DG Trade's May 17, 2013 briefing on the IP Chapter of the TTIP
On May 17, 2013, DG trade held a public briefing on the IP Chapter for the TTIP and the E/Japan trade agreement. The TTIP discussion was led by Pedro Velasco Martins, the Deputy Head of Unit for Intellectual Property and Public Procurement. Unlike some recent USTR briefings, which were off-the-record, this was on-the-record meeting, and DG Trade even displayed a suggested twitter hash tag.
According to the opening statement by Velasco Martins, the IP chapter in the TTIP will be not be an extensive norm setting agreement. The IP Chapter will focus on such things as coordination for enforcement of rights, and it will not attempt to harmonize the levels of protection upward to the highest levels found in both parties, since that would undermine the balance between right holders and consumers. That said, in the Q&A, there were a number of questions about what would be in or out of the agreement. When asked if the agreement would have a provision on test data protection for pharmaceutical and biologic drugs, or if the term of protection for copyright would be part of the deal, the answer was not conclusive. That would depend upon what the "stakeholders" are able to get parties to table in the negotiations, said Velasco Martins -- so it seems as though anything is possible, depending upon the success of the various right holder lobbying efforts.
DG-Trade said it did not know if IP would be included in the Investor State dispute resolution chapter, but noted that IP was included in the investor state provisions for NAFTA and in some other EU agreements.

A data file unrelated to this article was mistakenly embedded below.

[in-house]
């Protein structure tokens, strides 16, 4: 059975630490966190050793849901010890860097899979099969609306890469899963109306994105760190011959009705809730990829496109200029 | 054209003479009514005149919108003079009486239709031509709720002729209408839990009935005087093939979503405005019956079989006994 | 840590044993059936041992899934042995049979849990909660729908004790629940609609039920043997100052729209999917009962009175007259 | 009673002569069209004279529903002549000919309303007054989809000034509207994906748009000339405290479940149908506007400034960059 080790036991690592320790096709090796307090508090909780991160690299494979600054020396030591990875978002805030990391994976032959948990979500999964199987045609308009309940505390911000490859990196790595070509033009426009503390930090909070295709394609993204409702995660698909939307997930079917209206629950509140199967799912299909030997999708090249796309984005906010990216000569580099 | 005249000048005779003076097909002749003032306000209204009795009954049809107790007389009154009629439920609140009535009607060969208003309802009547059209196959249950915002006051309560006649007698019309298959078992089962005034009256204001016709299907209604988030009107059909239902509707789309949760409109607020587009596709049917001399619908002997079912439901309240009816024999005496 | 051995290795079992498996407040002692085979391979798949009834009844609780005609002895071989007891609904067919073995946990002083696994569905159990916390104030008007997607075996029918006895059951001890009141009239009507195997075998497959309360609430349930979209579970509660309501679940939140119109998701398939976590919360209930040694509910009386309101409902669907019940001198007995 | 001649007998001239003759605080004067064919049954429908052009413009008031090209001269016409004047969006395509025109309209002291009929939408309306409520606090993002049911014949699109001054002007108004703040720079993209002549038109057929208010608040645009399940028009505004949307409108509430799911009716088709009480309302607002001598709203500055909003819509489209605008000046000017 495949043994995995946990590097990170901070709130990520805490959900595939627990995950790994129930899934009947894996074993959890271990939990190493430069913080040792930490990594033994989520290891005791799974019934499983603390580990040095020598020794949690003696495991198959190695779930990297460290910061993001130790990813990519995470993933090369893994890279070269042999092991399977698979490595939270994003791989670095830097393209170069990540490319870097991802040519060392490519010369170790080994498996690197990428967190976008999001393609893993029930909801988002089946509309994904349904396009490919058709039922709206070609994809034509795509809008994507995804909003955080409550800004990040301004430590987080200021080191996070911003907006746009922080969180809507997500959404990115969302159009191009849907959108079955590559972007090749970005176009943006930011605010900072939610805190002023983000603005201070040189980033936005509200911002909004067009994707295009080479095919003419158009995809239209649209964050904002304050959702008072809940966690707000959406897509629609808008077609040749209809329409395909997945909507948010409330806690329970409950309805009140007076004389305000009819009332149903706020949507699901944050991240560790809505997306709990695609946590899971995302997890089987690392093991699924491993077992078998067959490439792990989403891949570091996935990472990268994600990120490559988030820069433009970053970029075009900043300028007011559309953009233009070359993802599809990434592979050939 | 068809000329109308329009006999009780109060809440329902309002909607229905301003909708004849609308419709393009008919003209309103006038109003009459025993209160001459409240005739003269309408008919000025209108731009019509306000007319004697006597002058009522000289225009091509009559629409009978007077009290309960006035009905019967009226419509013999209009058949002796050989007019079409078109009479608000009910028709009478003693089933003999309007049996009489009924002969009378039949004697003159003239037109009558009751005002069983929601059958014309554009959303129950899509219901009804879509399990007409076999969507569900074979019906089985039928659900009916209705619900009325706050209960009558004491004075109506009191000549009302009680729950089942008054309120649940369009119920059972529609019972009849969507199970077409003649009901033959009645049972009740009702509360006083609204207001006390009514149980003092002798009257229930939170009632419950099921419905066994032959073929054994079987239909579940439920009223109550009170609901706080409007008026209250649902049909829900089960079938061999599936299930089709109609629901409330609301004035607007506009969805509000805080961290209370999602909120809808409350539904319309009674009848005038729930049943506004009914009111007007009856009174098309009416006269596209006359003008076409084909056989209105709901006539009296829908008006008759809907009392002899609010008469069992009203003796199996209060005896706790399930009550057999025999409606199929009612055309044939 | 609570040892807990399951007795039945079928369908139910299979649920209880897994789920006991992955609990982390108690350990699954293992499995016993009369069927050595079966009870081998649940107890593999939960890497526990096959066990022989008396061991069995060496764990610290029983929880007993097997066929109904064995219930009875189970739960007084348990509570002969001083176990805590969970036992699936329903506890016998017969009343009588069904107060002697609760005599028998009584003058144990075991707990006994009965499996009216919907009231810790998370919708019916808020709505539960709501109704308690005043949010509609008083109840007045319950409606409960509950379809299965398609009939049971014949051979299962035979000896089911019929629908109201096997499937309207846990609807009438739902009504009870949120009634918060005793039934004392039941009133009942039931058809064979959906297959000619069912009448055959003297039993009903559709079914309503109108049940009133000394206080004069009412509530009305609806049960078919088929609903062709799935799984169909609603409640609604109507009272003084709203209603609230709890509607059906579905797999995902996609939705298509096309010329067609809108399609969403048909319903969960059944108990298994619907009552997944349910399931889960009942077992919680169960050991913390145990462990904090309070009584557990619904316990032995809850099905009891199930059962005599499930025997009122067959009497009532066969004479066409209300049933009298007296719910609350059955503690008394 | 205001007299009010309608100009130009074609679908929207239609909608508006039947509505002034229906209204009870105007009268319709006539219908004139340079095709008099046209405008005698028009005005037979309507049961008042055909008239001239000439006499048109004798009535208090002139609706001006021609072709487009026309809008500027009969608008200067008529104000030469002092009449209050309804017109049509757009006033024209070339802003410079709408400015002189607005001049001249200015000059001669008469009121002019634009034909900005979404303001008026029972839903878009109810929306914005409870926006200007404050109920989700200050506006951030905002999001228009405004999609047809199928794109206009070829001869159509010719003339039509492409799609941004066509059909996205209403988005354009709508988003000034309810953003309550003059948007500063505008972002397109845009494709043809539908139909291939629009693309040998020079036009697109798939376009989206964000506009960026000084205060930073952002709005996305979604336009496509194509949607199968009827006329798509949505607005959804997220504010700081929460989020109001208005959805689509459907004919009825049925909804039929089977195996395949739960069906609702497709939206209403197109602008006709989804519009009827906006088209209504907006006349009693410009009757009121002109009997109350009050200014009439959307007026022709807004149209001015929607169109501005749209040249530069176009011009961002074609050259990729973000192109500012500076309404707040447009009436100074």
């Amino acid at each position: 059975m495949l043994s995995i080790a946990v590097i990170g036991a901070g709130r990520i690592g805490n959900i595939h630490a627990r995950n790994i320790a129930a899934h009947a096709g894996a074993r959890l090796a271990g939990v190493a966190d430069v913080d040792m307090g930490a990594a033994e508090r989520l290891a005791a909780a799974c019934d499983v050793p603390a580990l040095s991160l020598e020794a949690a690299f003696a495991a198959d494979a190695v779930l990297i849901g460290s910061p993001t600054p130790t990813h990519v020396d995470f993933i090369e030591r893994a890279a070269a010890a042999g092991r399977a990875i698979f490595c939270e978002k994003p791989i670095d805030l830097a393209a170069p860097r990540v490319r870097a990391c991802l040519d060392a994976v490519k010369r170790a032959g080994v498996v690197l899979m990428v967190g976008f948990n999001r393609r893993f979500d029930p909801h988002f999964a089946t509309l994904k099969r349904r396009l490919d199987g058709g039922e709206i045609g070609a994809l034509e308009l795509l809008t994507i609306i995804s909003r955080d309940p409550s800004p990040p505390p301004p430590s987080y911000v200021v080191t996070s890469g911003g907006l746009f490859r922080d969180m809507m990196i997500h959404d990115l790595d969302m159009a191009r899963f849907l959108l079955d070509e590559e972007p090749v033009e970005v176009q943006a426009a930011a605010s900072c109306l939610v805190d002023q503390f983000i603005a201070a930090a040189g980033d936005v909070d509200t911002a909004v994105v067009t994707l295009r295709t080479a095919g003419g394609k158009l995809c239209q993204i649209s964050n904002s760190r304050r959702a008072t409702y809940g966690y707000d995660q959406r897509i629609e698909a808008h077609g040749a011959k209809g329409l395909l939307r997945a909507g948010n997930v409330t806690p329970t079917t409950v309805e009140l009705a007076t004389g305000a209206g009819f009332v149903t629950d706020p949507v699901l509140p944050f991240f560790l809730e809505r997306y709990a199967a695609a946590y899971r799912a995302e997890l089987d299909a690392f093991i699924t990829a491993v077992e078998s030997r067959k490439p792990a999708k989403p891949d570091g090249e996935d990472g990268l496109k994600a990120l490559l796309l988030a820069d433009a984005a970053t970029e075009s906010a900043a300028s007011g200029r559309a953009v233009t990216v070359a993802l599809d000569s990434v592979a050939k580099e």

KEI proposed that the agreement provide for the implementation of cross-border copyright exceptions for persons with disabilities, and asked if DG-Trade anticipated negotiations relating to the recent USDOJ/USPTO joint statement on the importance of limiting injunctions in infringement proceeds where there are patents on standards. DG-Trade did not share opinions on either topic.
In the discussion of the lack of transparency of the negotiating text, KEI asked DG-Trade to find a way to publish periodic versions of the negotiating text, and that we did not expect to see every trial balloon or email, but we should see periodic versions of the text. We noted that none of the trade negotiators were well enough informed to understand the ramifications of some of the text, and that only by giving the general public access would the negotiations benefit from the collective insights of those most knowledgeable.
DG Trade said it did not expect to follow the US model and give hundreds of corporate representatives access to texts, but they clearly understand that this creates two tiers of access, one for people representing multi-billion (pick your currency) companies, and second rate and poorly informed tier for the general public.